updates

Watching: Game of Thrones

Reading: Allegiant

Listening to: Mullet Rock

Angels. They're falling.

nateswinehart:

Being good to each other is so important, guys.

mischievouslydelicious:

If Sebastian Stan doesn’t call it his “ice Bucky challenge”, then I will lose all remaining faith in the universe

lameborghini:

my biggest tip that i can offer to anyone is to fake confidence until it’s real

anhonorabledemon:

the fuck is wrong with your hamster

(Source: soija)

danieljlayton:

chomokh:

still the best thing to come out of Australia

The last two are so beautiful I could just about cry.

(Source: jsppred90)

notahammer:

Rudyard Kipling, The Light That Failed 

abomasnow:

hell yeah i’m a catholic i’ve been addicted to cats my whole life

so-ellipsis-yeah

TO ANYONE IN KENTUCKY/PLANNING ON GOING TO THE KENTUCKY FESTIVAL

dreamychocolateprincess:

fckwh0re:

BE CAREFUL!! some group of assholes has planned a Purge-esque murder spree between 8PM and 6AM.

EVEN IF YOURE NOT GOING PLEASE SPREAD THIS SO PEOPLE CAN SEE AND PLEASE BE CAREFUL AND STAY SAFE

IMPORTANT EDIT: THE TIMES ARE 8 PM TO 6 AM. I FUCKED UP THE TIMES BUT ITS STILL TRUE. STAY SAFE.

what the fuck

(Source: cumdxmpster)

likeafieldmouse:

King Minos’s Labyrinth

"In Greek mythology, the Labyrinth (Greek λαβύρινθος labyrinthos) was an elaborate structure designed and built by the legendary artificer Daedalus for King Minos of Crete at the palace Knossos.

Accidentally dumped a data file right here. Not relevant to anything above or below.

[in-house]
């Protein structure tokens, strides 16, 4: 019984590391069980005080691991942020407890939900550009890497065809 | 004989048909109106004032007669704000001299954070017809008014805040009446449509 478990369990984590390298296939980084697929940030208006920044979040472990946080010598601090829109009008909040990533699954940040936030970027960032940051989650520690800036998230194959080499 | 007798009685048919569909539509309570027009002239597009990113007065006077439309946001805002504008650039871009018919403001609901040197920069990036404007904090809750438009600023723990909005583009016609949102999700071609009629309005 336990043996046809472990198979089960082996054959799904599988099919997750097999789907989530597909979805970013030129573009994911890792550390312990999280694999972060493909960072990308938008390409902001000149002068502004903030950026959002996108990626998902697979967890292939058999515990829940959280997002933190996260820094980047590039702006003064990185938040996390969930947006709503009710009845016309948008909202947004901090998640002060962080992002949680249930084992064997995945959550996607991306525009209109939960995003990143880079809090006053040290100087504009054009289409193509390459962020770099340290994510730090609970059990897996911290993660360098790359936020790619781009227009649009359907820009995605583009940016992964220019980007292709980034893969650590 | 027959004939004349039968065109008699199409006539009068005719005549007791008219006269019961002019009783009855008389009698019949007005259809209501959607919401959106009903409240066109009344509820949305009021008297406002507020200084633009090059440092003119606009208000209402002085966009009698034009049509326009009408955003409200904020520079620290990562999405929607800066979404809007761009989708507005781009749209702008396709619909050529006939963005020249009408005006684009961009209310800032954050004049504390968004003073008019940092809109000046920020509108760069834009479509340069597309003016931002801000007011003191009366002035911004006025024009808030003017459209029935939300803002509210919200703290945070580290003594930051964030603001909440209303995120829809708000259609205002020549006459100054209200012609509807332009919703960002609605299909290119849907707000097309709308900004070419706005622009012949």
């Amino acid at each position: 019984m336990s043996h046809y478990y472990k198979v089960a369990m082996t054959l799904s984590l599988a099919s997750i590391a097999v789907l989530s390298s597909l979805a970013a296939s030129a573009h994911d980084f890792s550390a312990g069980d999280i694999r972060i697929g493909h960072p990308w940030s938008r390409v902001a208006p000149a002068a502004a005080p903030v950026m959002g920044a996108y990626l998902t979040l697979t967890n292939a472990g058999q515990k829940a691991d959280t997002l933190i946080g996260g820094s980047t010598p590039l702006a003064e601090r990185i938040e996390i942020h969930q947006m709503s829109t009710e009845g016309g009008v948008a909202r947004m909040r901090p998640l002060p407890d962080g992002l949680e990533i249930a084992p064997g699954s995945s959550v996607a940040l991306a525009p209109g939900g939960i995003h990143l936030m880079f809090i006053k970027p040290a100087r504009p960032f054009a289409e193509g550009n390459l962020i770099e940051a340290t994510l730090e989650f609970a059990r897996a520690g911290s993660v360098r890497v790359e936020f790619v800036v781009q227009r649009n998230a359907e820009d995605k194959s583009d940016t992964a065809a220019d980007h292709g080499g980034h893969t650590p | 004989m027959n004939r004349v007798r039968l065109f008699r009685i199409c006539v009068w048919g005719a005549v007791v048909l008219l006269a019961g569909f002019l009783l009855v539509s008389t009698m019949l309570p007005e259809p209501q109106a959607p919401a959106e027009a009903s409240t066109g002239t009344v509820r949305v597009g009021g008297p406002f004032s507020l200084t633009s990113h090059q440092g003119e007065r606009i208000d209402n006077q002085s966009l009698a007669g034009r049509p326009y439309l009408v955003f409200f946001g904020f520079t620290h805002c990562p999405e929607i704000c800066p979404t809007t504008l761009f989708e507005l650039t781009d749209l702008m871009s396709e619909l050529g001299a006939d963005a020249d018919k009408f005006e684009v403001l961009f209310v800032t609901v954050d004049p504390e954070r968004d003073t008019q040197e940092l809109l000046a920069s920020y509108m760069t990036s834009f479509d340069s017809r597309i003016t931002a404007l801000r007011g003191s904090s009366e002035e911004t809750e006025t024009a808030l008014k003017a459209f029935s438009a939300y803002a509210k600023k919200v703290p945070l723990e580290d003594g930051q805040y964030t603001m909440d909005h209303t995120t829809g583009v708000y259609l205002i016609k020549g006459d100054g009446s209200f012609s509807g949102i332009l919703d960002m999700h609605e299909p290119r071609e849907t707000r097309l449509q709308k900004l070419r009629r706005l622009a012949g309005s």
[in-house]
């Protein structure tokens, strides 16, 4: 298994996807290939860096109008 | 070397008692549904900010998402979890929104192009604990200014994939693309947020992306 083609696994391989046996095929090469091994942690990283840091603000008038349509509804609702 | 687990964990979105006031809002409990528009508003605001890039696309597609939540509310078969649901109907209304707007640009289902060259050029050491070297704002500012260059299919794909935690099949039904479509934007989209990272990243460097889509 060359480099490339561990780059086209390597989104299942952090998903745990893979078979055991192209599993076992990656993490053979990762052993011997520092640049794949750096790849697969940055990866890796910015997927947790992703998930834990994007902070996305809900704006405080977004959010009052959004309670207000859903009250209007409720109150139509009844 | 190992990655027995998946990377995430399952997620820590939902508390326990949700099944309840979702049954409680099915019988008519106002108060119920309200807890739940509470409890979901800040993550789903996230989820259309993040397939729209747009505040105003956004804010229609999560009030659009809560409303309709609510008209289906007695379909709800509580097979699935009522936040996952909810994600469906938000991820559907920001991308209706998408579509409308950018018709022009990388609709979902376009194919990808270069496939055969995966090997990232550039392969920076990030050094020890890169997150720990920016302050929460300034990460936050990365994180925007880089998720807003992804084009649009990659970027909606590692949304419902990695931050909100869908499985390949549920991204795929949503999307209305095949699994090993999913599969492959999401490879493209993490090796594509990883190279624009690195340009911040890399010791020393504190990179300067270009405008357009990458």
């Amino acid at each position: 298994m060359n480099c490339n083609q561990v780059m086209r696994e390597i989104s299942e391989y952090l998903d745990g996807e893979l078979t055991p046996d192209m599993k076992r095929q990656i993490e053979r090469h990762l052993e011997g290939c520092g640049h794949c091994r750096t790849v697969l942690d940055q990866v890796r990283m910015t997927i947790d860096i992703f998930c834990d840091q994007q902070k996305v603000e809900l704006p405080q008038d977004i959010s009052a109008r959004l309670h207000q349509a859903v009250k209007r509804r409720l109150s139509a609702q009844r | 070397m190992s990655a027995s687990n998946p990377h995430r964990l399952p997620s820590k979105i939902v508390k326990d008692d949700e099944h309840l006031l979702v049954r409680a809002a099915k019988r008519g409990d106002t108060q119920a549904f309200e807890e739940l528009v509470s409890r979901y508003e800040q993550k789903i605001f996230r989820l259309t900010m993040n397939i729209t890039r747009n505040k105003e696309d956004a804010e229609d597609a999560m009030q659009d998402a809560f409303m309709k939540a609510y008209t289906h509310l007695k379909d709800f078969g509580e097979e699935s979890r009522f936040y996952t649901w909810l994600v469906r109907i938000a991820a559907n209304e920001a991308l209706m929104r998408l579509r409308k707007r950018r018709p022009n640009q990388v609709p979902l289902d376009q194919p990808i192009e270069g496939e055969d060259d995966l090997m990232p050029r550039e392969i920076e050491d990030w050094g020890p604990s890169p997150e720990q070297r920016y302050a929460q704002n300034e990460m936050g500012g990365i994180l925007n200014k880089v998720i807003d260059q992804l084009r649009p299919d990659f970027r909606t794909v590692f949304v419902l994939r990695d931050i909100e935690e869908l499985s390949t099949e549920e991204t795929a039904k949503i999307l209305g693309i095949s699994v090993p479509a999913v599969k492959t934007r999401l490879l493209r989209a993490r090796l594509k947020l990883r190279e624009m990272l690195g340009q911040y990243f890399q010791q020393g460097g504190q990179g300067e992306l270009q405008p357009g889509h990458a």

Its function was to hold Minos’s son, Minotaur, a mythical creature that was half man and half bull.

Daedalus had so cunningly made the Labyrinth that he could barely escape it after he built it.

Every nine years, Minos made King Aegeus pick seven young boys and seven young girls to be sent to Daedalus's creation, the Labyrinth, to be eaten by the Minotaur.

After his death, Minos became a judge of the dead in the underworld. The Minoan civilization of Crete has been named after him by the archaeologist Arthur Evans.

In colloquial English, labyrinth is generally synonymous with maze, but many contemporary scholars observe a distinction between the two: maze refers to a complex branching (multicursal) puzzle with choices of path and direction; while a single-path (unicursal) labyrinth has only a single, non-branching path, which leads to the center. A labyrinth in this sense has an unambiguous route to the center and back and is not designed to be difficult to navigate.”